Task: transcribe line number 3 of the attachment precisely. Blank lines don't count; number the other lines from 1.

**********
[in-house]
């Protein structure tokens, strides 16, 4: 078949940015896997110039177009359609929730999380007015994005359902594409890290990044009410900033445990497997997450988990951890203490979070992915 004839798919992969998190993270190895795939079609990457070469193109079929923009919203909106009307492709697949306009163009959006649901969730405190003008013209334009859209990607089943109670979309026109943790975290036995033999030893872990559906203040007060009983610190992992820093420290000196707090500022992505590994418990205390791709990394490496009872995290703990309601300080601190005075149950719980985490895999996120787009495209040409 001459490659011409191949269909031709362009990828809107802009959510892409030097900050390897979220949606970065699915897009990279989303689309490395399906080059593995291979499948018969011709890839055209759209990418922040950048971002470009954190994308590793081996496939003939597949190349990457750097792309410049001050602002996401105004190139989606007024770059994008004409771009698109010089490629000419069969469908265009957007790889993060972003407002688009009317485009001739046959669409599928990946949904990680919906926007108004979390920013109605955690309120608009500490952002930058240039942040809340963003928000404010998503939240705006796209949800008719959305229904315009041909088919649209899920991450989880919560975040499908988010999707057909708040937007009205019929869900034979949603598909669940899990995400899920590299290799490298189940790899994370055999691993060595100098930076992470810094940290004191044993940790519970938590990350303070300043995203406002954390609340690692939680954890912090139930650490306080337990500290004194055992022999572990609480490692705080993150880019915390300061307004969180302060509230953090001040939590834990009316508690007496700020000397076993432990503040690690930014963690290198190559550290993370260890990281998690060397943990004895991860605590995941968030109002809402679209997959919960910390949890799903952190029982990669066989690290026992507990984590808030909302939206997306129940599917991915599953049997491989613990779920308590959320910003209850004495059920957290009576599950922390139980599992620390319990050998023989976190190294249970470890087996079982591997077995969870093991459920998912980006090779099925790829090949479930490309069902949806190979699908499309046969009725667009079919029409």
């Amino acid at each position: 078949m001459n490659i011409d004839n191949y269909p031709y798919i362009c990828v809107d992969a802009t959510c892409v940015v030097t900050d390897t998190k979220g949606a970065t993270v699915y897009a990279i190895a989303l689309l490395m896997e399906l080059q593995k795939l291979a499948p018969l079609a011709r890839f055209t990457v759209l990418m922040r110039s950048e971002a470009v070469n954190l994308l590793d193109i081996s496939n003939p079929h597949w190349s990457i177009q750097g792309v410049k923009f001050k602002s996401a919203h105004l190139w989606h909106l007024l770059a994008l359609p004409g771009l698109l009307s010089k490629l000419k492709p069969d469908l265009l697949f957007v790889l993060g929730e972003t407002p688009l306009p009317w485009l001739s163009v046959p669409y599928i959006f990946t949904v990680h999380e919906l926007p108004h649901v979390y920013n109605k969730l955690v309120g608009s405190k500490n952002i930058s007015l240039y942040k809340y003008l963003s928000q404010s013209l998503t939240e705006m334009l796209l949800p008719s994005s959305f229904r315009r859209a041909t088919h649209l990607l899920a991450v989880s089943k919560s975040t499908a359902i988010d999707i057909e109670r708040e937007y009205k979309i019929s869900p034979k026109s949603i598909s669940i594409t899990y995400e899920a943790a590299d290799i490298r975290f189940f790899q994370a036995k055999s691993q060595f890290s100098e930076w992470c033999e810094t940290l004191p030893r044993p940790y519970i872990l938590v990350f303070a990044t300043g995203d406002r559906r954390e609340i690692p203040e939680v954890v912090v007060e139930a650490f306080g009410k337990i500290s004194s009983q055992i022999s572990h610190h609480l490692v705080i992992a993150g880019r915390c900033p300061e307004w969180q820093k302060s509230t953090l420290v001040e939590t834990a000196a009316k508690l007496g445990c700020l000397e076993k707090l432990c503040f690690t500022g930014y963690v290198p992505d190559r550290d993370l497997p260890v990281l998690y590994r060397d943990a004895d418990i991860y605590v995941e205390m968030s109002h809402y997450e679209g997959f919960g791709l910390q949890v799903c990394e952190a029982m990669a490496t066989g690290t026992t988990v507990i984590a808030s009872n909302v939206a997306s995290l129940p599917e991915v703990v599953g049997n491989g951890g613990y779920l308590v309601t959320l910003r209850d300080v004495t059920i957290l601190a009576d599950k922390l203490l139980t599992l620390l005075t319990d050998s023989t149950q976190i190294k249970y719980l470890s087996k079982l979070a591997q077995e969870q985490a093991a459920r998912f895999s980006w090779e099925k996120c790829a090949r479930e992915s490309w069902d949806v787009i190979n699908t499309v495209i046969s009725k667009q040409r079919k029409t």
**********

């Amino acid at each position: 078949m001459n490659i011409d004839n191949y269909p031709y798919i362009c990828v809107d992969a802009t959510c892409v940015v030097t900050d390897t998190k979220g949606a970065t993270v699915y897009a990279i190895a989303l689309l490395m896997e399906l080059q593995k795939l291979a499948p018969l079609a011709r890839f055209t990457v759209l990418m922040r110039s950048e971002a470009v070469n954190l994308l590793d193109i081996s496939n003939p079929h597949w190349s990457i177009q750097g792309v410049k923009f001050k602002s996401a919203h105004l190139w989606h909106l007024l770059a994008l359609p004409g771009l698109l009307s010089k490629l000419k492709p069969d469908l265009l697949f957007v790889l993060g929730e972003t407002p688009l306009p009317w485009l001739s163009v046959p669409y599928i959006f990946t949904v990680h999380e919906l926007p108004h649901v979390y920013n109605k969730l955690v309120g608009s405190k500490n952002i930058s007015l240039y942040k809340y003008l963003s928000q404010s013209l998503t939240e705006m334009l796209l949800p008719s994005s959305f229904r315009r859209a041909t088919h649209l990607l899920a991450v989880s089943k919560s975040t499908a359902i988010d999707i057909e109670r708040e937007y009205k979309i019929s869900p034979k026109s949603i598909s669940i594409t899990y995400e899920a943790a590299d290799i490298r975290f189940f790899q994370a036995k055999s691993q060595f890290s100098e930076w992470c033999e810094t940290l004191p030893r044993p940790y519970i872990l938590v990350f303070a990044t300043g995203d406002r559906r954390e609340i690692p203040e939680v954890v912090v007060e139930a650490f306080g009410k337990i500290s004194s009983q055992i022999s572990h610190h609480l490692v705080i992992a993150g880019r915390c900033p300061e307004w969180q820093k302060s509230t953090l420290v001040e939590t834990a000196a009316k508690l007496g445990c700020l000397e076993k707090l432990c503040f690690t500022g930014y963690v290198p992505d190559r550290d993370l497997p260890v990281l998690y590994r060397d943990a004895d418990i991860y605590v995941e205390m968030s109002h809402y997450e679209g997959f919960g791709l910390q949890v799903c990394e952190a029982m990669a490496t066989g690290t026992t988990v507990i984590a808030s009872n909302v939206a997306s995290l129940p599917e991915v703990v599953g049997n491989g951890g613990y779920l308590v309601t959320l910003r209850d300080v004495t059920i957290l601190a009576d599950k922390l203490l139980t599992l620390l005075t319990d050998s023989t149950q976190i190294k249970y719980l470890s087996k079982l979070a591997q077995e969870q985490a093991a459920r998912f895999s980006w090779e099925k996120c790829a090949r479930e992915s490309w069902d949806v787009i190979n699908t499309v495209i046969s009725k667009q040409r079919k029409t």